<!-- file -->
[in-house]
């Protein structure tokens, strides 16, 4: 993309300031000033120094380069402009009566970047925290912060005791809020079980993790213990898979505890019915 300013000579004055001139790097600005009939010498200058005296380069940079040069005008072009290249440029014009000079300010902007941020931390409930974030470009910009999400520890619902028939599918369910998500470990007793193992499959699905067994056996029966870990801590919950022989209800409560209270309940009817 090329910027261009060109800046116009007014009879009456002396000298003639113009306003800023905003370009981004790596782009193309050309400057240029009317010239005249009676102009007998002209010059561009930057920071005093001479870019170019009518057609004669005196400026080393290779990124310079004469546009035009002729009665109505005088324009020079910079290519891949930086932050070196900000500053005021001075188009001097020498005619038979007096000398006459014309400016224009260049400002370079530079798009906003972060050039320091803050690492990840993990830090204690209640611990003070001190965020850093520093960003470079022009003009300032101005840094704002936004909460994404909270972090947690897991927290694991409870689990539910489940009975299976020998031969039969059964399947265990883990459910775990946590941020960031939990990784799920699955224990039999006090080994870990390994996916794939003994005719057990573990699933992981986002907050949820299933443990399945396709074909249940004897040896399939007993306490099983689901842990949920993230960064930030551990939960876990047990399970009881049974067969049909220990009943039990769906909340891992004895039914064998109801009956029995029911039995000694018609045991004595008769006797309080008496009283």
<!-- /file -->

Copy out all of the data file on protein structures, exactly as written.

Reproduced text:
[in-house]
């Protein structure tokens, strides 16, 4: 993309300031000033120094380069402009009566970047925290912060005791809020079980993790213990898979505890019915 300013000579004055001139790097600005009939010498200058005296380069940079040069005008072009290249440029014009000079300010902007941020931390409930974030470009910009999400520890619902028939599918369910998500470990007793193992499959699905067994056996029966870990801590919950022989209800409560209270309940009817 090329910027261009060109800046116009007014009879009456002396000298003639113009306003800023905003370009981004790596782009193309050309400057240029009317010239005249009676102009007998002209010059561009930057920071005093001479870019170019009518057609004669005196400026080393290779990124310079004469546009035009002729009665109505005088324009020079910079290519891949930086932050070196900000500053005021001075188009001097020498005619038979007096000398006459014309400016224009260049400002370079530079798009906003972060050039320091803050690492990840993990830090204690209640611990003070001190965020850093520093960003470079022009003009300032101005840094704002936004909460994404909270972090947690897991927290694991409870689990539910489940009975299976020998031969039969059964399947265990883990459910775990946590941020960031939990990784799920699955224990039999006090080994870990390994996916794939003994005719057990573990699933992981986002907050949820299933443990399945396709074909249940004897040896399939007993306490099983689901842990949920993230960064930030551990939960876990047990399970009881049974067969049909220990009943039990769906909340891992004895039914064998109801009956029995029911039995000694018609045991004595008769006797309080008496009283």